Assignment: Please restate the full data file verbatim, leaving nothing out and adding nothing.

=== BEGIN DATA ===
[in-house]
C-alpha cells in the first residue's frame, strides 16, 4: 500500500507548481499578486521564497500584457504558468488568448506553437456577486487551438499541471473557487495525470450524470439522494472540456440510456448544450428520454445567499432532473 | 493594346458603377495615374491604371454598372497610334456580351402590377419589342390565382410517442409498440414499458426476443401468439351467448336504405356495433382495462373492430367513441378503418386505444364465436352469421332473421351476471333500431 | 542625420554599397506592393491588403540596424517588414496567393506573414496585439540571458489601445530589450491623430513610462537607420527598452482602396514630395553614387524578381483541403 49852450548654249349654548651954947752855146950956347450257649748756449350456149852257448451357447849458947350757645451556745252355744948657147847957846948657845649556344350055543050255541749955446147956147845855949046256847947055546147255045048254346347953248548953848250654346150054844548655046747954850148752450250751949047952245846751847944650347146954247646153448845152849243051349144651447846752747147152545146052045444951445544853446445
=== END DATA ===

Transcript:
[in-house]
C-alpha cells in the first residue's frame, strides 16, 4: 500500500507548481499578486521564497500584457504558468488568448506553437456577486487551438499541471473557487495525470450524470439522494472540456440510456448544450428520454445567499432532473 | 493594346458603377495615374491604371454598372497610334456580351402590377419589342390565382410517442409498440414499458426476443401468439351467448336504405356495433382495462373492430367513441378503418386505444364465436352469421332473421351476471333500431 | 542625420554599397506592393491588403540596424517588414496567393506573414496585439540571458489601445530589450491623430513610462537607420527598452482602396514630395553614387524578381483541403 49852450548654249349654548651954947752855146950956347450257649748756449350456149852257448451357447849458947350757645451556745252355744948657147847957846948657845649556344350055543050255541749955446147956147845855949046256847947055546147255045048254346347953248548953848250654346150054844548655046747954850148752450250751949047952245846751847944650347146954247646153448845152849243051349144651447846752747147152545146052045444951445544853446445